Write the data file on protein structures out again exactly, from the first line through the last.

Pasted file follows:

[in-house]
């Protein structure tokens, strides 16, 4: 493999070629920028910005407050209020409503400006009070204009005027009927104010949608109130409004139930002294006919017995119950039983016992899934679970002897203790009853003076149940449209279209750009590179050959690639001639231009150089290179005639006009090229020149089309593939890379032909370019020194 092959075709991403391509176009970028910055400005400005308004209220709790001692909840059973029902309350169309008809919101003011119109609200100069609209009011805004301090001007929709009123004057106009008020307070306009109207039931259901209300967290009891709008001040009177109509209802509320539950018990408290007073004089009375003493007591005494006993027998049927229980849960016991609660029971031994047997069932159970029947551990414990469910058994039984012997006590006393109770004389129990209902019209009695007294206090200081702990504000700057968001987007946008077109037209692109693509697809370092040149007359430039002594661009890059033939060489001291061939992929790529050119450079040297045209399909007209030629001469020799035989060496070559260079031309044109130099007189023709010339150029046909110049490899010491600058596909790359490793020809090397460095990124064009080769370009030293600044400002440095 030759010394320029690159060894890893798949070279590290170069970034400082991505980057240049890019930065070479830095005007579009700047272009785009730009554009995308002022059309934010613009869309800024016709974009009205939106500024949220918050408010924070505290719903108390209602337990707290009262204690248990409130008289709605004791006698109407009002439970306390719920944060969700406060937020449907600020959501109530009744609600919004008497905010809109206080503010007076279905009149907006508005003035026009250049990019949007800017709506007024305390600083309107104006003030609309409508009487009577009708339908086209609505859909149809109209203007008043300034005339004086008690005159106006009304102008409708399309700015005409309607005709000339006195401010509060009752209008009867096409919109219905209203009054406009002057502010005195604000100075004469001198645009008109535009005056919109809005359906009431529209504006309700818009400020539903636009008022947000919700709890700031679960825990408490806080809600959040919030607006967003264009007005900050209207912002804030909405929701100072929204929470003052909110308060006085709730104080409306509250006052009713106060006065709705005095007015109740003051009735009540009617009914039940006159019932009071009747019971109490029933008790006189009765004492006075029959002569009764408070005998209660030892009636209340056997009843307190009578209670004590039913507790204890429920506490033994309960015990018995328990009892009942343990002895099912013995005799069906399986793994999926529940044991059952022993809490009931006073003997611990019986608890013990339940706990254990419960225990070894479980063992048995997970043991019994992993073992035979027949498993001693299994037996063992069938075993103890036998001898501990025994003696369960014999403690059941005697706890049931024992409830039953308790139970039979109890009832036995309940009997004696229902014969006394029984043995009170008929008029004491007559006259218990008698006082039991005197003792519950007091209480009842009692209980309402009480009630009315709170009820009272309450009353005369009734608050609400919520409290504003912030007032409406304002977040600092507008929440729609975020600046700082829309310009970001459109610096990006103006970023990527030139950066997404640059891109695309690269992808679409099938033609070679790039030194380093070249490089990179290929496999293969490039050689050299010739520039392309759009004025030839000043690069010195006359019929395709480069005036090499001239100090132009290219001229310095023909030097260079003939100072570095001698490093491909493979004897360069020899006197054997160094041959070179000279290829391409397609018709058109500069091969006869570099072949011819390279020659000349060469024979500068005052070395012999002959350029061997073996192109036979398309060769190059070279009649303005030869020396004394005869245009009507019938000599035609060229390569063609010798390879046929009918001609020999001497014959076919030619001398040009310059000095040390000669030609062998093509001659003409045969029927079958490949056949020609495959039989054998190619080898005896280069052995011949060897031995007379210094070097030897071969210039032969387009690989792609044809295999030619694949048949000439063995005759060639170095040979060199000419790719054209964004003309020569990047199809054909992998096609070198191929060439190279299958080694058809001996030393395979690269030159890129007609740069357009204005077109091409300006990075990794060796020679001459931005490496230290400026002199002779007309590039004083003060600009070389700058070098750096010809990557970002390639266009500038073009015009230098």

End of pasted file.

[in-house]
């Protein structure tokens, strides 16, 4: 493999070629920028910005407050209020409503400006009070204009005027009927104010949608109130409004139930002294006919017995119950039983016992899934679970002897203790009853003076149940449209279209750009590179050959690639001639231009150089290179005639006009090229020149089309593939890379032909370019020194 092959075709991403391509176009970028910055400005400005308004209220709790001692909840059973029902309350169309008809919101003011119109609200100069609209009011805004301090001007929709009123004057106009008020307070306009109207039931259901209300967290009891709008001040009177109509209802509320539950018990408290007073004089009375003493007591005494006993027998049927229980849960016991609660029971031994047997069932159970029947551990414990469910058994039984012997006590006393109770004389129990209902019209009695007294206090200081702990504000700057968001987007946008077109037209692109693509697809370092040149007359430039002594661009890059033939060489001291061939992929790529050119450079040297045209399909007209030629001469020799035989060496070559260079031309044109130099007189023709010339150029046909110049490899010491600058596909790359490793020809090397460095990124064009080769370009030293600044400002440095 030759010394320029690159060894890893798949070279590290170069970034400082991505980057240049890019930065070479830095005007579009700047272009785009730009554009995308002022059309934010613009869309800024016709974009009205939106500024949220918050408010924070505290719903108390209602337990707290009262204690248990409130008289709605004791006698109407009002439970306390719920944060969700406060937020449907600020959501109530009744609600919004008497905010809109206080503010007076279905009149907006508005003035026009250049990019949007800017709506007024305390600083309107104006003030609309409508009487009577009708339908086209609505859909149809109209203007008043300034005339004086008690005159106006009304102008409708399309700015005409309607005709000339006195401010509060009752209008009867096409919109219905209203009054406009002057502010005195604000100075004469001198645009008109535009005056919109809005359906009431529209504006309700818009400020539903636009008022947000919700709890700031679960825990408490806080809600959040919030607006967003264009007005900050209207912002804030909405929701100072929204929470003052909110308060006085709730104080409306509250006052009713106060006065709705005095007015109740003051009735009540009617009914039940006159019932009071009747019971109490029933008790006189009765004492006075029959002569009764408070005998209660030892009636209340056997009843307190009578209670004590039913507790204890429920506490033994309960015990018995328990009892009942343990002895099912013995005799069906399986793994999926529940044991059952022993809490009931006073003997611990019986608890013990339940706990254990419960225990070894479980063992048995997970043991019994992993073992035979027949498993001693299994037996063992069938075993103890036998001898501990025994003696369960014999403690059941005697706890049931024992409830039953308790139970039979109890009832036995309940009997004696229902014969006394029984043995009170008929008029004491007559006259218990008698006082039991005197003792519950007091209480009842009692209980309402009480009630009315709170009820009272309450009353005369009734608050609400919520409290504003912030007032409406304002977040600092507008929440729609975020600046700082829309310009970001459109610096990006103006970023990527030139950066997404640059891109695309690269992808679409099938033609070679790039030194380093070249490089990179290929496999293969490039050689050299010739520039392309759009004025030839000043690069010195006359019929395709480069005036090499001239100090132009290219001229310095023909030097260079003939100072570095001698490093491909493979004897360069020899006197054997160094041959070179000279290829391409397609018709058109500069091969006869570099072949011819390279020659000349060469024979500068005052070395012999002959350029061997073996192109036979398309060769190059070279009649303005030869020396004394005869245009009507019938000599035609060229390569063609010798390879046929009918001609020999001497014959076919030619001398040009310059000095040390000669030609062998093509001659003409045969029927079958490949056949020609495959039989054998190619080898005896280069052995011949060897031995007379210094070097030897071969210039032969387009690989792609044809295999030619694949048949000439063995005759060639170095040979060199000419790719054209964004003309020569990047199809054909992998096609070198191929060439190279299958080694058809001996030393395979690269030159890129007609740069357009204005077109091409300006990075990794060796020679001459931005490496230290400026002199002779007309590039004083003060600009070389700058070098750096010809990557970002390639266009500038073009015009230098």